The Boss of Chicago
Richard J. Daley's Achievement
Aug 21, 2000, Vol. 5, No. 46 • By MICHAEL BARONE
An opponent once accused the late Mayor Richard J. Daley of being a czar, to which Daley replied, "The czar was Russian. I'm Irish." And so he was. Daley's Irishness is one of the keys to understanding him -- and he remains someone who is, though widely known, just as widely misunderstood.
It is the merit of American Pharaoh: Mayor Richard J. Daley -- His Battle for Chicago and the Nation that Adam Cohen and Elizabeth Taylor provide the facts on which one can develop a take on the man. It is the defect that the authors, particularly on the issues of race and housing, have their own take -- which seems quite wrong.
American Pharaoh is the first scholarly biography of Daley, researched while it was still possible to interview many who dealt with Daley personally. It is written in lively, clear prose and with a narrative drive. The authors, though not natives, have a good feel for Chicago -- that most parochial of large cities, where what happens even immediately beyond its fifty wards is dismissed as "out of town." In the early chapters, one misses Daley's distinctive voice, his gift for malapropisms ("the policeman isn't there to create disorder; the policeman is there to preserve disorder"), and his gift for pious pronouncements that concealed what he knew was really going on. His words from those first days were not taken down and now are lost. Fortunately, the later chapters have the public record and the authors' interviews to rely on.
Boss was the title Mike Royko gave his far from admiring 1971 biography, and that remains Daley's image today: the greatest of the old Irish-American political bosses, an omnipotent politician ("pharaoh," in Cohen and Taylor's title) who ruled with more regard for his own political interest than the public good.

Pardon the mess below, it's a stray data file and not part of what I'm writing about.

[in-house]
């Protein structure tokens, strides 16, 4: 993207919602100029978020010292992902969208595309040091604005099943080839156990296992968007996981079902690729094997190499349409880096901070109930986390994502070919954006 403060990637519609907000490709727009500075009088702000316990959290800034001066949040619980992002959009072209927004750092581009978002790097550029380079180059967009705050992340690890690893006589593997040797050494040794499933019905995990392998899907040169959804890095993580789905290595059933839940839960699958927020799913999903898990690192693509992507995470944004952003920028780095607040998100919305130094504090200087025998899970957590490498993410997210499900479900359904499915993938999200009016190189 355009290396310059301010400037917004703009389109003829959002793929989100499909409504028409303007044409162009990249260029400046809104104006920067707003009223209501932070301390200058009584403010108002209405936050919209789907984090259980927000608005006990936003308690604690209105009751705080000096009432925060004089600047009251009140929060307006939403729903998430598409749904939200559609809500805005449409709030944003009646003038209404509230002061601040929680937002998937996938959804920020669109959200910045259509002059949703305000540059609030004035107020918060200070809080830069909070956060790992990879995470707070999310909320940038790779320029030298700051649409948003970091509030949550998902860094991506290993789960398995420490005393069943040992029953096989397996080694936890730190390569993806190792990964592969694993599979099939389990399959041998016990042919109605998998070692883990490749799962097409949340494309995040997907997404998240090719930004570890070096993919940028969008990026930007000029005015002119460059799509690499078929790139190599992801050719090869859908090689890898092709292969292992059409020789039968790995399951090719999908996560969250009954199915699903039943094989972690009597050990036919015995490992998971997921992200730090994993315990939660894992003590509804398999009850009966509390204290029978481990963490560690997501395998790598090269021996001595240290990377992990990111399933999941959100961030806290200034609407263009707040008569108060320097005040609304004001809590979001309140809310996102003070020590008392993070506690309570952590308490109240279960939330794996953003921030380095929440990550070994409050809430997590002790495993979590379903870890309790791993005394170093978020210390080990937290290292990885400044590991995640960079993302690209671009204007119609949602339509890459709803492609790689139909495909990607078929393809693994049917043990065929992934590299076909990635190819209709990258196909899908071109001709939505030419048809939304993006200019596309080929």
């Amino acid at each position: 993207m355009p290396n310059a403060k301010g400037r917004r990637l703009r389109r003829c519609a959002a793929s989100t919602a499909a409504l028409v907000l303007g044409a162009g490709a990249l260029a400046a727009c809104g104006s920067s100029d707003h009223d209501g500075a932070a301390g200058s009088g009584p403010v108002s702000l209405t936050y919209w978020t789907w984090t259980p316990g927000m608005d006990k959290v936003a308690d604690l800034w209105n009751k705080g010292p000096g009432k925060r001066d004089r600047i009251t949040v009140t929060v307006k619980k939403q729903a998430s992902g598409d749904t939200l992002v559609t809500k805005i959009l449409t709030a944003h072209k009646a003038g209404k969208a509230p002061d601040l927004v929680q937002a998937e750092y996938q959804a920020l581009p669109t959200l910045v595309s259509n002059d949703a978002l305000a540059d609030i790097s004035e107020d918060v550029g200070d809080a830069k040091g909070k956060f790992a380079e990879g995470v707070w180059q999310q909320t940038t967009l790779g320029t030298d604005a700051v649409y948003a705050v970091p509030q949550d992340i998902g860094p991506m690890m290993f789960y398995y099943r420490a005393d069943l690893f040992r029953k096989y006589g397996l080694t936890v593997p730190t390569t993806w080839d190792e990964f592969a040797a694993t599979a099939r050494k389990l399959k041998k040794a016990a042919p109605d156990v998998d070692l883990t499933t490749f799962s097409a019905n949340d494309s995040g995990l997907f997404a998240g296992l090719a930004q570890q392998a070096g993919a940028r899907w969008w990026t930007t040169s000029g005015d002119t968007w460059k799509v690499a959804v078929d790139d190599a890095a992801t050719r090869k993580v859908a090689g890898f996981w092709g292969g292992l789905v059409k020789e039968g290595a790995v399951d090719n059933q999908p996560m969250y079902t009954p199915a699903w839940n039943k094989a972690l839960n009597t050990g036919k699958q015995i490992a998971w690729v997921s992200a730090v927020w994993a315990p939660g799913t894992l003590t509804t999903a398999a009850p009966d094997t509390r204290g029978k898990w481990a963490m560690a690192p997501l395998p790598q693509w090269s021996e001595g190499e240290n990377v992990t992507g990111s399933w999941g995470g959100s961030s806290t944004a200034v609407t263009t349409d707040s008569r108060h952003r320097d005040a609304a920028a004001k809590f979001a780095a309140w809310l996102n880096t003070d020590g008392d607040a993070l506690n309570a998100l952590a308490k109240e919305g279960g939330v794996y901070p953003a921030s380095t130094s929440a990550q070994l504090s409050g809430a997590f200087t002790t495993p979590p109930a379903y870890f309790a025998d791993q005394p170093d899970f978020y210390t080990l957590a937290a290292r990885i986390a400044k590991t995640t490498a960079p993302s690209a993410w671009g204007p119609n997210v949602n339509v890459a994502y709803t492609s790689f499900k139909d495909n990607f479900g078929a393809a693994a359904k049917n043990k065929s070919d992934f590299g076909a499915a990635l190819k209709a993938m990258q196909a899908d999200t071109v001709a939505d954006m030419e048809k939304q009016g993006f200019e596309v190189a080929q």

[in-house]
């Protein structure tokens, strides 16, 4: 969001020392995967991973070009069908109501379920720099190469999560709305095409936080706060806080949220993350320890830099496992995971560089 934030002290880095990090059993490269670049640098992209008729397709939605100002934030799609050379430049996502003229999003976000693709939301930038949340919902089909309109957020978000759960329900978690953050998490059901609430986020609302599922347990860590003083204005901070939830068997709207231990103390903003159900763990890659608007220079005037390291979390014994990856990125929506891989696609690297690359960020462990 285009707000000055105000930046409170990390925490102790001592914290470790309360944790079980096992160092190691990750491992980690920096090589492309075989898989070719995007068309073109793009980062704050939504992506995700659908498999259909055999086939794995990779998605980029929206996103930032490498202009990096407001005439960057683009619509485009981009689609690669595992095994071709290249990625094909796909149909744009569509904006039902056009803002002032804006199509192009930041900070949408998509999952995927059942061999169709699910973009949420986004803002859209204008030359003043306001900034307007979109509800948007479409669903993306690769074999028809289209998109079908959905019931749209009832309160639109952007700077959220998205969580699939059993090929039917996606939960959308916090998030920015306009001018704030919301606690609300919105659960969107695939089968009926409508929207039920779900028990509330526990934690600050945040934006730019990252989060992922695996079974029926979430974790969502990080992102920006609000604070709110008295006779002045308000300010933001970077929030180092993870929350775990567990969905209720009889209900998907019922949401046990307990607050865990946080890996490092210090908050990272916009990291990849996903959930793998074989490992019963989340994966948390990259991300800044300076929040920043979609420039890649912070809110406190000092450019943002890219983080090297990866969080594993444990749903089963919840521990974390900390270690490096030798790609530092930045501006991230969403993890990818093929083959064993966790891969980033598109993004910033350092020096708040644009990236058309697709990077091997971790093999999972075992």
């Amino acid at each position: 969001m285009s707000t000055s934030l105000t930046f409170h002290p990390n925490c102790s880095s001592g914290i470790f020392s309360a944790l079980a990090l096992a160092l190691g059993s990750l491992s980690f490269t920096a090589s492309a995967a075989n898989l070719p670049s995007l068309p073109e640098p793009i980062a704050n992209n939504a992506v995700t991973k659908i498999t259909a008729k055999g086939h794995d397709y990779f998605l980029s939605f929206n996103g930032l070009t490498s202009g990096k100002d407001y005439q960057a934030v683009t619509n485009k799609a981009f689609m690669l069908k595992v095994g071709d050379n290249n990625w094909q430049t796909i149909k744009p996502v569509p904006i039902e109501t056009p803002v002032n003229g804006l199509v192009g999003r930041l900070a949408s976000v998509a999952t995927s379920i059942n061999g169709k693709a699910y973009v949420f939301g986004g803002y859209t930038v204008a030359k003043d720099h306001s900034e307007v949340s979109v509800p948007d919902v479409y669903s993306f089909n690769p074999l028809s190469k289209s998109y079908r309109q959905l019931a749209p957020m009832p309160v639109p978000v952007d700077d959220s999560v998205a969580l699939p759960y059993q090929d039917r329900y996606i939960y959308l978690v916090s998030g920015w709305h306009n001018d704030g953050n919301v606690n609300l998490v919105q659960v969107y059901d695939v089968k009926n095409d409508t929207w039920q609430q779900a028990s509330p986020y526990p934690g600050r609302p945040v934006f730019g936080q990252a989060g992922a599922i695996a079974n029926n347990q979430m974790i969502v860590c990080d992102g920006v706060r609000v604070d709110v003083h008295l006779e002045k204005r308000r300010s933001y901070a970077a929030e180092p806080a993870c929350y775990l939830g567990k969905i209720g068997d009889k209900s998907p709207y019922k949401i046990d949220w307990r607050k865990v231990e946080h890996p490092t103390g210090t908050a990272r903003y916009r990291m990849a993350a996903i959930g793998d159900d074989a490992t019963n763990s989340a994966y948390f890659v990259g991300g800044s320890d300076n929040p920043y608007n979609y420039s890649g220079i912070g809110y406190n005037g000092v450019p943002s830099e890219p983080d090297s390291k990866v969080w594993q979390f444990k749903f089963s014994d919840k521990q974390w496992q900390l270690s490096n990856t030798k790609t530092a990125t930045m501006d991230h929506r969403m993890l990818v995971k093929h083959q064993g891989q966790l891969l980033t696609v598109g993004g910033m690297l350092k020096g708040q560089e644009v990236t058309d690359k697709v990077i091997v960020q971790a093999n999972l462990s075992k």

The truth is more complicated and interesting. Daley was a product of an Irish-American neighborhood, Bridgeport, just a few miles south of the Loop, where the Irish settled in the 1830s when Chicago was a village. He was born at 3502 South Lowe (Chicagoans don't normally add "street" after a street name) and, after he was married, lived his whole life at 3536 South Lowe -- not a long journey. He embodied many Irish-American virtues and defects, but was not exactly typical: Though he often invoked family, he talked so little of his early life that even close associates didn't know he was an only child (somewhat unusual for the Irish) or that his mother was a suffragette (very unusual for the Irish).
"Politics is a risky business. Hence it has ever been the affair of speculators with the nerve to gamble and an impulse to boldness. These are anything but peasant qualities. Certainly these are not qualities of Irish peasants who, collectively, yielded to none in the rigidity of their social structure and their disinclination to adventure," Daniel Patrick Moynihan wrote in a brilliant and heartbreaking essay in Beyond the Melting Pot. "The Irish village was a place of stable, predictable social relations in which almost everyone had a role to play, under the surveillance of a stern oligarchy of elders, and in which, on the whole, a person's position was likely to improve with time. Transferred to Manhattan, these were the essentials of Tammany Hall."
Transferred to Chicago, they were also the essentials of the Democratic party of Richard J. Daley. Daley worked hard, waited long, watched for opportunities (which often came from the deaths of those above him), and absorbed his share of setbacks. Until finally, in 1953, at age fifty-one, he became chairman of the Cook County Democratic party and, two years later, mayor of Chicago.
But he was more than an unspectacular plodder. The other great mayors of Chicago fell by the wayside: Big Bill Thompson was defeated in 1931 by Anton Cermak's machine, Cermak was shot by an assassin aiming at Franklin Roosevelt in 1933, and Ed Kelly was forced out of office for corruption and liberalism in 1947. Behind Daley's verbal slips, there was an accountant's knowledge of detail: He knew the election returns for every precinct in Chicago, and which precinct committeeman had delivered his quota of votes. Nicholas Lemann estimates that he knew personally half of Chicago's forty-thousand patronage employees. He had in his head the genealogy of a very large number of Chicago's three million citizens: who they were related to, what parish they grew up in, who were their friends and neighbors.